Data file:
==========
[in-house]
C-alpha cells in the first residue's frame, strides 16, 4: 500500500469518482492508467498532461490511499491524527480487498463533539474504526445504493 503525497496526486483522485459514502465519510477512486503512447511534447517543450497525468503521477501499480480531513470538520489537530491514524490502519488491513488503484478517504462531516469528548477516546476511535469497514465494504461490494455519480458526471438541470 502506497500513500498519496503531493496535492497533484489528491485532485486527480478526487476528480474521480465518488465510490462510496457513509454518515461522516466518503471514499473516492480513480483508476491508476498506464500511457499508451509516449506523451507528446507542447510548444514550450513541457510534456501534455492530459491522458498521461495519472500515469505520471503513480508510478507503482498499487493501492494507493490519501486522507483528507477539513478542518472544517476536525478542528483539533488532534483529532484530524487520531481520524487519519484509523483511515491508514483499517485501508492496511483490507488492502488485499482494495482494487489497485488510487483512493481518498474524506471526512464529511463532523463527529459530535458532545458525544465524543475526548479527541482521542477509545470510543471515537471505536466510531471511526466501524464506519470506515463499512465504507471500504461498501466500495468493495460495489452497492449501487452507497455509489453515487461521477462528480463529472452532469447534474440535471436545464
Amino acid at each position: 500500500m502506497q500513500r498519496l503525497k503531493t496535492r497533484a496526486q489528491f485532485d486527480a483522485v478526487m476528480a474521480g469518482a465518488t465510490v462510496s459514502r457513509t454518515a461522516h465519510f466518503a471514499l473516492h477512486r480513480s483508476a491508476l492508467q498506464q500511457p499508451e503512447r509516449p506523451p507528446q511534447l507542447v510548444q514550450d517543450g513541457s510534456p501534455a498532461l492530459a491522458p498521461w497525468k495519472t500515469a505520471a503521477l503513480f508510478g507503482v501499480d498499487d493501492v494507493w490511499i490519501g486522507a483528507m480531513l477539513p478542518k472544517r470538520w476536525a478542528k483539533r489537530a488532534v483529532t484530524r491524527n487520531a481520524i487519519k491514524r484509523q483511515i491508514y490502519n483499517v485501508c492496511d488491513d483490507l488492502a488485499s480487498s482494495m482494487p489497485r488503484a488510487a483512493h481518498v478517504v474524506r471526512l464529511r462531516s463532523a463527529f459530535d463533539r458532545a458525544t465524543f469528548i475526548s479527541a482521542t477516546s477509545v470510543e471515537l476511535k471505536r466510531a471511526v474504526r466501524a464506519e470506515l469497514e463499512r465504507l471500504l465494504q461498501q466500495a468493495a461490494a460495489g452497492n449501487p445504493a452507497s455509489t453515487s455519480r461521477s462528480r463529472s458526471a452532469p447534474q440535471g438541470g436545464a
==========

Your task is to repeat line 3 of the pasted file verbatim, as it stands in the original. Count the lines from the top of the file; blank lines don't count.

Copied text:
Amino acid at each position: 500500500m502506497q500513500r498519496l503525497k503531493t496535492r497533484a496526486q489528491f485532485d486527480a483522485v478526487m476528480a474521480g469518482a465518488t465510490v462510496s459514502r457513509t454518515a461522516h465519510f466518503a471514499l473516492h477512486r480513480s483508476a491508476l492508467q498506464q500511457p499508451e503512447r509516449p506523451p507528446q511534447l507542447v510548444q514550450d517543450g513541457s510534456p501534455a498532461l492530459a491522458p498521461w497525468k495519472t500515469a505520471a503521477l503513480f508510478g507503482v501499480d498499487d493501492v494507493w490511499i490519501g486522507a483528507m480531513l477539513p478542518k472544517r470538520w476536525a478542528k483539533r489537530a488532534v483529532t484530524r491524527n487520531a481520524i487519519k491514524r484509523q483511515i491508514y490502519n483499517v485501508c492496511d488491513d483490507l488492502a488485499s480487498s482494495m482494487p489497485r488503484a488510487a483512493h481518498v478517504v474524506r471526512l464529511r462531516s463532523a463527529f459530535d463533539r458532545a458525544t465524543f469528548i475526548s479527541a482521542t477516546s477509545v470510543e471515537l476511535k471505536r466510531a471511526v474504526r466501524a464506519e470506515l469497514e463499512r465504507l471500504l465494504q461498501q466500495a468493495a461490494a460495489g452497492n449501487p445504493a452507497s455509489t453515487s455519480r461521477s462528480r463529472s458526471a452532469p447534474q440535471g438541470g436545464a